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watched a youtube vid last night...the author said if you let the black morel grow to full potential thet it grows into a yellow...is this true? ?...have never heard this before and I've been shrooming for 55 years..although I don't claim to be an expert by any means....thx..Dan
 

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I was always under the impression that there are three types of morels - blacks, yellows, and half free. I believe that the black morel is its own species/type. I have read that the amount of exposure to UV can turn a "grey" yellow, but I believe that greys are in fact yellows just with less exposure to UV (not 100 on that however).
 

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NOWAY I found Yellows today no bigger then 1/4" Just breaking the Ground and I also Found Black over 12" tall on the same Hill side also Found Half Free or as Some call them Peckerheads, I saw a You Tube Once that said if you stair at a Penny Long enough it will Turn into a Dollar Ive been stairing for 63 Years and it Hasn't Happen YET. LOL
 

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There is a lot of confusion about the different species of morels (Morchella) that we have here in Ohio, and the fact that the mycologists keep re-classifying them every year doesn't help. See MushroomExpert.com's summary of the latest scientific opinions based on DNA analysis:
http://www.mushroomexpert.com/morchellaceae.html
Black morels (Morchella augusticeps and related species) are clearly separate from yellow morels (Morchella esculenta), so if it was really a black in the video, it couldn't turn into a yellow without an act of God -- though it might have just changed its outward color due to sunlight, age, etc.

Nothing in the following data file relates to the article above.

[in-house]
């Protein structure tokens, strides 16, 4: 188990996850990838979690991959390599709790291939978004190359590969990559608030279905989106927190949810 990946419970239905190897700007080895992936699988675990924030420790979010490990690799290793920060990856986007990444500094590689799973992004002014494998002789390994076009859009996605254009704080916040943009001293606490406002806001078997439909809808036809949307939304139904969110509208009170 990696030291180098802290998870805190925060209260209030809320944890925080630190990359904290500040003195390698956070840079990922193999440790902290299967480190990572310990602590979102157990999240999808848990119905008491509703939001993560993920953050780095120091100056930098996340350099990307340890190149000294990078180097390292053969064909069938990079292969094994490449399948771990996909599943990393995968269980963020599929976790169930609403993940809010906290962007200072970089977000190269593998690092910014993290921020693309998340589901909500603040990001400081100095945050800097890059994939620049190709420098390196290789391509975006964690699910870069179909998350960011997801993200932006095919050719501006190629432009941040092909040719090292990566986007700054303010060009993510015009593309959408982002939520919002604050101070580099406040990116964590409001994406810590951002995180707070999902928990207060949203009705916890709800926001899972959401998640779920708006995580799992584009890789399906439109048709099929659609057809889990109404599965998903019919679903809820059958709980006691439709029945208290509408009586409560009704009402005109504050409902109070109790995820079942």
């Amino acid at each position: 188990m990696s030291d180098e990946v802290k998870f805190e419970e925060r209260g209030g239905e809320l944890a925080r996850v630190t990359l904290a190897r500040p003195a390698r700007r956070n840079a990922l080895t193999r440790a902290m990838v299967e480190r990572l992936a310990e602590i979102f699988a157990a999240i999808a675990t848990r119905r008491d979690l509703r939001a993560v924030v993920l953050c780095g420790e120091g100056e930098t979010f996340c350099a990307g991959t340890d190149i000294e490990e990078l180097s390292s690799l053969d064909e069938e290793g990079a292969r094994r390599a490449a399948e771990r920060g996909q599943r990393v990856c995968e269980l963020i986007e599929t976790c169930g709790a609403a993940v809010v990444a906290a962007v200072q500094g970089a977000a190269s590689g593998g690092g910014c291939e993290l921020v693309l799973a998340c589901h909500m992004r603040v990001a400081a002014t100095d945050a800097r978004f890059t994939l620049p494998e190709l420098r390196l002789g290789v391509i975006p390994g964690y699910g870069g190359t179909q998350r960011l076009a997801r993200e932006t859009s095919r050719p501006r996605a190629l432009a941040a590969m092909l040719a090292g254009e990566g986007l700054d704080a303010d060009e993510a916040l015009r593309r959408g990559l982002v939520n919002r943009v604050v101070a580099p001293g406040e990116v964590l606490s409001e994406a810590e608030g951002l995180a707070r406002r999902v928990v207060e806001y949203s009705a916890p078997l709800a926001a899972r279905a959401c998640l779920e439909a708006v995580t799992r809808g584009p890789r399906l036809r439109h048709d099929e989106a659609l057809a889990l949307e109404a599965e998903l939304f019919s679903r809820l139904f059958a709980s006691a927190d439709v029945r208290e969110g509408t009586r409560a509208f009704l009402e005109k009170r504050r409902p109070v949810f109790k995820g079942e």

But the ones most hunters call "greys" actually are just young yellows (Morchella esculenta). Many hunters refuse to believe this, but they are genetically the same mushroom, and if you just leave a small grey grow it will mature into a nice big yellow -- unless it dries out or gets moldy. The same is true of the so-called "big foot" or "white," which is just a really big old yellow. That's the latest scientific view anyway, which is based on DNA analysis of the various mushrooms
 

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Thanks Hugh, i knew better than a black turning into a yellow. But i also know that there are a seperate grey species also,Just cuz i have watched many greys grow for week or longer and have seen plenty stay grey, just depends also on the area im sure
 

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You're right, BrYaN: many morels do stay grey until they're nice and big. Those are my favorites for eating, in fact. But keep in mind that there is also a lot of variety of color and shape in any species. Look how many different kinds of dogs we have, and they're all the same species that can get together and mate, from a great dane to a toy poodle. What the mycologists are saying (now, anyway) is that the DNA of greys and yellows is the same, even though they often do look really, really different. But I'm not a mycologist myself, so I just have to trust what MushroomExpert and others are saying.
 
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